San Francisco police stop using rape victims’ DNA to investigate other crimes

The San Francisco Police Department is no longer using DNA from sexual assault survivors and other victims to investigate unrelated crimes, officials said Wednesday.

The department’s crime lab stopped the practice shortly after receiving a complaint from the district attorney’s office and formally changed its operating procedure Friday, said Matt Dorsey, spokesman for San Francisco Police Chief Bill Scott.

Dist. Atty. Chesa Boudin said last week that he became aware of the “opaque practice” after prosecutors found a report among hundreds of pages of evidence in the case against a woman recently charged with a felony property crime. The papers referred to a DNA sample collected from the woman during a 2016 rape investigation.

The charges against the woman have since been dropped.

The revelation that the San Francisco police crime lab used a sexual assault victim’s DNA against her in an unrelated property crime case — and the allegation that it may be a common practice in California — prompted a national outcry among law enforcement, legal experts, lawmakers and advocates.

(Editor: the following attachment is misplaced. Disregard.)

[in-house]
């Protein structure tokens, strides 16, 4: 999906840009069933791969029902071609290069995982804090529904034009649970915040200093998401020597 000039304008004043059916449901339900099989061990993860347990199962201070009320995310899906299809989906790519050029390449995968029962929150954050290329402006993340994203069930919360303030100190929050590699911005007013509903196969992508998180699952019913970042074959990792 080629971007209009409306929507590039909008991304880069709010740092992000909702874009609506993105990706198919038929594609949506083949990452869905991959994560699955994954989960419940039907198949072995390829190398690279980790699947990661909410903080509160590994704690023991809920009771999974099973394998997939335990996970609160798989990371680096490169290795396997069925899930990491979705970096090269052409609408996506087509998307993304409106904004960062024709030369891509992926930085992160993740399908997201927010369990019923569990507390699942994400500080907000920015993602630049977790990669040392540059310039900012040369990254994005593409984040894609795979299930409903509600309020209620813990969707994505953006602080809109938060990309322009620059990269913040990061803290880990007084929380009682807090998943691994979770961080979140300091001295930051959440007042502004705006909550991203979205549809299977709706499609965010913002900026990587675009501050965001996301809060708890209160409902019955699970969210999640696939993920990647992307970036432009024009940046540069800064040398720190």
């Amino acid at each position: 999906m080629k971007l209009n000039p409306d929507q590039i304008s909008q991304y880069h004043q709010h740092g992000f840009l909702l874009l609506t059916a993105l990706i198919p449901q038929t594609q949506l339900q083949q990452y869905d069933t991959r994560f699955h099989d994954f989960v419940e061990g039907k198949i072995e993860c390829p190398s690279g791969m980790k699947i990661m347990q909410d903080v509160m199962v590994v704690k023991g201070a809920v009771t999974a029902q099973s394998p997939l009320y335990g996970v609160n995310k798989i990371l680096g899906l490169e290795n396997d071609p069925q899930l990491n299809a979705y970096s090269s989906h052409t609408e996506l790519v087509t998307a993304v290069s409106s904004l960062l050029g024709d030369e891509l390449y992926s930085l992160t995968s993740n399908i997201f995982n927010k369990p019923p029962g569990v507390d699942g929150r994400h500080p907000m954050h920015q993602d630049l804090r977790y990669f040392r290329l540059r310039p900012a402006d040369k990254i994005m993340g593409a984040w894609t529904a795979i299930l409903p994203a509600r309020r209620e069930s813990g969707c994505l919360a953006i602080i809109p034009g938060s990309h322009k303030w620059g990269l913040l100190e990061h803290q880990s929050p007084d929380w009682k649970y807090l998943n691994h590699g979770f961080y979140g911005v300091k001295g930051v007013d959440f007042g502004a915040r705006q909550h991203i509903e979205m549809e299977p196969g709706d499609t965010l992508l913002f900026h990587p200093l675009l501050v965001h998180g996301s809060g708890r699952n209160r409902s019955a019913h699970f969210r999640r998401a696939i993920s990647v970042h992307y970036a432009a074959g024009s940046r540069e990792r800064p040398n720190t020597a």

On Tuesday, U.S. Rep. Adam B. Schiff (D-Burbank) wrote a letter to FBI Director Christopher Wray asking him to investigate “deeply concerning” reports that DNA samples of sexual assault victims had been searched against crime scene DNA samples. Schiff also asked Wray whether there are ways to prevent victim DNA from being uploaded to the FBI’s Combined DNA Index System, or CODIS.

“Though there are still many unanswered questions about the extent of this practice, the fact it may have occurred at all is deeply disturbing. I fear it will have a chilling effect on sexual assault reporting,” Schiff wrote.

Less than 23% of rapes and sexual assaults were reported to police in 2020, down from nearly 34% in 2019, according to the Department of Justice’s Criminal Victimization survey.

In a statement issued in response to Schiff’s letter to the FBI, Scott said he has taken steps to stop the possible misuse of DNA evidence collected from victims of crime.

“I share Representative Schiff’s concerns that such a practice risks having a chilling effect on sexual assault reporting. We must never create disincentives for crime victims or survivors to cooperate with police,” Scott said in a statement.

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